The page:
A study of undertrial detainees in South Chhattisgarh
In South Chhattisgarh, three graphs can be overlaid that reveal a similar trajectory. The number of MoUs signed between the state with private companies for extraction of minerals and acquisition of land; the number of police, para military and other security forces posted in South Chhattisgarh; and the adivasi undertrial population in prisons. All three soared dramatically
between 2000 and 2014. Official data shows that the prisons of Chhattisgarh were the most overcrowded in the country from 2013-2014. The paper seeks to examine the role of the criminal justice system, and maps the conditions of the prisons, the efficacy of the legal aid system, the approach of the judiciary and lawyers, to the adivasi undertrial, perceived as a caricature and marked as an outlaw. Facing trials in what are known as “Naxal cases”, the majority of adivasis are acquitted after long incarceration. The paper probes whether the overcrowding of jails and protracted trials are symptomatic of the malaise that afflicts the Indian legal system or does the confinement of the adivasi serve other objectives in this conflict zone.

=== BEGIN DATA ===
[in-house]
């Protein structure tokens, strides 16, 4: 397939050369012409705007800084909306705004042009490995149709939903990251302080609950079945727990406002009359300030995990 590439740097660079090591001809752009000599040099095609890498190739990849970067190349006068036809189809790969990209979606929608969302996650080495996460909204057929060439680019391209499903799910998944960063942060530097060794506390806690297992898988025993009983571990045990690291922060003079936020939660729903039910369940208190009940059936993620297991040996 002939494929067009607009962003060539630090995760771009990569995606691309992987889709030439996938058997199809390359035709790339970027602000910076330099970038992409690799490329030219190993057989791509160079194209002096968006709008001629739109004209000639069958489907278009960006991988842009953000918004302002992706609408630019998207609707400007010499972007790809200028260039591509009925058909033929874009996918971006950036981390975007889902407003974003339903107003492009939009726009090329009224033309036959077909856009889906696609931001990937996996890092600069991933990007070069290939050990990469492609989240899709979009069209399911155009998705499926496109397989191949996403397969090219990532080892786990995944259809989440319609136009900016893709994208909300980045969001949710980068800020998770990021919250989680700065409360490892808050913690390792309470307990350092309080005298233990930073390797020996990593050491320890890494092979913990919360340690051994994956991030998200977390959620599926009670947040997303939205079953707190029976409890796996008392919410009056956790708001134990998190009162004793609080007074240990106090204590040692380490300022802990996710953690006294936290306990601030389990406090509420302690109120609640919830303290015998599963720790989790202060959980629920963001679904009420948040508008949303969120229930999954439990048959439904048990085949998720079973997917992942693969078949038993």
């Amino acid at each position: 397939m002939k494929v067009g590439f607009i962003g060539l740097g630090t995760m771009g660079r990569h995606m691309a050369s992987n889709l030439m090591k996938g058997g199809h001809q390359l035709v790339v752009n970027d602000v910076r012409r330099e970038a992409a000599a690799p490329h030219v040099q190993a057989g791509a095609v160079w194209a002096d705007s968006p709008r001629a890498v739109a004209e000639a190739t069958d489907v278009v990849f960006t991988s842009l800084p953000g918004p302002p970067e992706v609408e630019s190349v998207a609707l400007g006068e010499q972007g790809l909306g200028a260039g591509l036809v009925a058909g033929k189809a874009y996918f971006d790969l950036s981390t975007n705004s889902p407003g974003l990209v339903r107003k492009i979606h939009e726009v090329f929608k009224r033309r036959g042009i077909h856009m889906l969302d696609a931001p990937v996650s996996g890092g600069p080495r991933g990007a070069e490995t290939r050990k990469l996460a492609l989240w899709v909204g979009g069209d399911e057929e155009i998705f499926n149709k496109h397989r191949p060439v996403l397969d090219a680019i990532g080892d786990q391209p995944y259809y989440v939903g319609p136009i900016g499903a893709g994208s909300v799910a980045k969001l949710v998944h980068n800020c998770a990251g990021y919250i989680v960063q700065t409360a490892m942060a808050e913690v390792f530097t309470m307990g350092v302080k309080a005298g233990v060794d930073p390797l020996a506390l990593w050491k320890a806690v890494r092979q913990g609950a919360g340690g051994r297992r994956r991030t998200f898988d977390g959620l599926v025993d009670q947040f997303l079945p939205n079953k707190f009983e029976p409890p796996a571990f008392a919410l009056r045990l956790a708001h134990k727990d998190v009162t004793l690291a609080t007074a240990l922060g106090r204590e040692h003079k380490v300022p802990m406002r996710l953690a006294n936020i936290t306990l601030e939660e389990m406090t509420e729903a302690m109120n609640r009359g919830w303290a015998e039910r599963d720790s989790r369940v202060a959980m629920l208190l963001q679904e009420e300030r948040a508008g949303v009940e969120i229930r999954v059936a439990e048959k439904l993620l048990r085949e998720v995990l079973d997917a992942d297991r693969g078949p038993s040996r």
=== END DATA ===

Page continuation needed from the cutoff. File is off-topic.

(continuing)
Vrinda Grover, is a human rights lawyer based in Delhi. She was the Executive Director of MARG, New Delhi. She has done seminal work on Anti-Sikh Riot cases and is handling a range of cases related to human rights issues across the country.